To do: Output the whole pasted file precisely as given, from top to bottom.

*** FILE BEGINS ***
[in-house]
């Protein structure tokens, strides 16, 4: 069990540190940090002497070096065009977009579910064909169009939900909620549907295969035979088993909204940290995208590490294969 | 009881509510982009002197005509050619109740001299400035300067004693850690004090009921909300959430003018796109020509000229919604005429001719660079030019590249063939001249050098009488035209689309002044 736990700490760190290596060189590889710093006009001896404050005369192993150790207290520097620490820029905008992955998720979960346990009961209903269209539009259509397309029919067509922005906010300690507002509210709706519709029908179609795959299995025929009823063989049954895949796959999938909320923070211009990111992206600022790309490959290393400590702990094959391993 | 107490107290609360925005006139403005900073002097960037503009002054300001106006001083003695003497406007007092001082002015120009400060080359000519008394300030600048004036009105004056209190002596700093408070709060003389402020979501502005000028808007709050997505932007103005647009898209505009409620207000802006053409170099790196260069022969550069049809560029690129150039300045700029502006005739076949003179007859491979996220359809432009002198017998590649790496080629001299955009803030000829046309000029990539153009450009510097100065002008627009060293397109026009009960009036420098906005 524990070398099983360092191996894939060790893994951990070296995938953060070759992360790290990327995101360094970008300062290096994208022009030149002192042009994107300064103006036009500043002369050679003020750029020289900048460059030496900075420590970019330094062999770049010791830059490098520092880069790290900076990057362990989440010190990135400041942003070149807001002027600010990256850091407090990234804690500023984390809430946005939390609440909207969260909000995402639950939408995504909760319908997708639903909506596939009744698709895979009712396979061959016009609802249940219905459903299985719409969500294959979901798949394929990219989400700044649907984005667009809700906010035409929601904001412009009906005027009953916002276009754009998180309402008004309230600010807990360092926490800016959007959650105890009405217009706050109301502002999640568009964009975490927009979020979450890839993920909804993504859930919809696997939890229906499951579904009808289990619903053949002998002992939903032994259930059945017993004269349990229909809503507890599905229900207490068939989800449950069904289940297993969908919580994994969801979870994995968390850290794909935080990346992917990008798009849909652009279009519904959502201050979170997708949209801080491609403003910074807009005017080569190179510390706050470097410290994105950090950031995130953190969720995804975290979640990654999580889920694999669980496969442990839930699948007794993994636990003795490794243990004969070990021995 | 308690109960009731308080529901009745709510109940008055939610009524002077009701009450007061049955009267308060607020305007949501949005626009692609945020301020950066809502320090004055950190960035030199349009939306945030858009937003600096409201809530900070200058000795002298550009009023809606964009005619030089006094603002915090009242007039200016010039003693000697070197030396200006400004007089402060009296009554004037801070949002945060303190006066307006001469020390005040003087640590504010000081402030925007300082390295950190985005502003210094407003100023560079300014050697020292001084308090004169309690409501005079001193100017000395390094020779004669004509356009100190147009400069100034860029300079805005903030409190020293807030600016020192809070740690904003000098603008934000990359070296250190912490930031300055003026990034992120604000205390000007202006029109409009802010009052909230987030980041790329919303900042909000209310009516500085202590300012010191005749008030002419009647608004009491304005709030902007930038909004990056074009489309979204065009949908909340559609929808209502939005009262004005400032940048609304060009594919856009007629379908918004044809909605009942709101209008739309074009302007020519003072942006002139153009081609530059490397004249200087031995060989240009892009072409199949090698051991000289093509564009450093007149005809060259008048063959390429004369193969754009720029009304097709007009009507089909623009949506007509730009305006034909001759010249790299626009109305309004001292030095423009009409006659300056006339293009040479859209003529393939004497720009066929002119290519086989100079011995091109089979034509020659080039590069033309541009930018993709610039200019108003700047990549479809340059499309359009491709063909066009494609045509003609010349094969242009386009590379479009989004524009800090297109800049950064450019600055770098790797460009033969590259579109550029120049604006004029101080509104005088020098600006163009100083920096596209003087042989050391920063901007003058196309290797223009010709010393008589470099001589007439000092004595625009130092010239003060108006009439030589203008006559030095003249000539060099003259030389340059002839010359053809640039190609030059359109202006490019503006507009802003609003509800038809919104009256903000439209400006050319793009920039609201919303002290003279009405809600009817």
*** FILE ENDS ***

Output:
[in-house]
């Protein structure tokens, strides 16, 4: 069990540190940090002497070096065009977009579910064909169009939900909620549907295969035979088993909204940290995208590490294969 | 009881509510982009002197005509050619109740001299400035300067004693850690004090009921909300959430003018796109020509000229919604005429001719660079030019590249063939001249050098009488035209689309002044 736990700490760190290596060189590889710093006009001896404050005369192993150790207290520097620490820029905008992955998720979960346990009961209903269209539009259509397309029919067509922005906010300690507002509210709706519709029908179609795959299995025929009823063989049954895949796959999938909320923070211009990111992206600022790309490959290393400590702990094959391993 | 107490107290609360925005006139403005900073002097960037503009002054300001106006001083003695003497406007007092001082002015120009400060080359000519008394300030600048004036009105004056209190002596700093408070709060003389402020979501502005000028808007709050997505932007103005647009898209505009409620207000802006053409170099790196260069022969550069049809560029690129150039300045700029502006005739076949003179007859491979996220359809432009002198017998590649790496080629001299955009803030000829046309000029990539153009450009510097100065002008627009060293397109026009009960009036420098906005 524990070398099983360092191996894939060790893994951990070296995938953060070759992360790290990327995101360094970008300062290096994208022009030149002192042009994107300064103006036009500043002369050679003020750029020289900048460059030496900075420590970019330094062999770049010791830059490098520092880069790290900076990057362990989440010190990135400041942003070149807001002027600010990256850091407090990234804690500023984390809430946005939390609440909207969260909000995402639950939408995504909760319908997708639903909506596939009744698709895979009712396979061959016009609802249940219905459903299985719409969500294959979901798949394929990219989400700044649907984005667009809700906010035409929601904001412009009906005027009953916002276009754009998180309402008004309230600010807990360092926490800016959007959650105890009405217009706050109301502002999640568009964009975490927009979020979450890839993920909804993504859930919809696997939890229906499951579904009808289990619903053949002998002992939903032994259930059945017993004269349990229909809503507890599905229900207490068939989800449950069904289940297993969908919580994994969801979870994995968390850290794909935080990346992917990008798009849909652009279009519904959502201050979170997708949209801080491609403003910074807009005017080569190179510390706050470097410290994105950090950031995130953190969720995804975290979640990654999580889920694999669980496969442990839930699948007794993994636990003795490794243990004969070990021995 | 308690109960009731308080529901009745709510109940008055939610009524002077009701009450007061049955009267308060607020305007949501949005626009692609945020301020950066809502320090004055950190960035030199349009939306945030858009937003600096409201809530900070200058000795002298550009009023809606964009005619030089006094603002915090009242007039200016010039003693000697070197030396200006400004007089402060009296009554004037801070949002945060303190006066307006001469020390005040003087640590504010000081402030925007300082390295950190985005502003210094407003100023560079300014050697020292001084308090004169309690409501005079001193100017000395390094020779004669004509356009100190147009400069100034860029300079805005903030409190020293807030600016020192809070740690904003000098603008934000990359070296250190912490930031300055003026990034992120604000205390000007202006029109409009802010009052909230987030980041790329919303900042909000209310009516500085202590300012010191005749008030002419009647608004009491304005709030902007930038909004990056074009489309979204065009949908909340559609929808209502939005009262004005400032940048609304060009594919856009007629379908918004044809909605009942709101209008739309074009302007020519003072942006002139153009081609530059490397004249200087031995060989240009892009072409199949090698051991000289093509564009450093007149005809060259008048063959390429004369193969754009720029009304097709007009009507089909623009949506007509730009305006034909001759010249790299626009109305309004001292030095423009009409006659300056006339293009040479859209003529393939004497720009066929002119290519086989100079011995091109089979034509020659080039590069033309541009930018993709610039200019108003700047990549479809340059499309359009491709063909066009494609045509003609010349094969242009386009590379479009989004524009800090297109800049950064450019600055770098790797460009033969590259579109550029120049604006004029101080509104005088020098600006163009100083920096596209003087042989050391920063901007003058196309290797223009010709010393008589470099001589007439000092004595625009130092010239003060108006009439030589203008006559030095003249000539060099003259030389340059002839010359053809640039190609030059359109202006490019503006507009802003609003509800038809919104009256903000439209400006050319793009920039609201919303002290003279009405809600009817």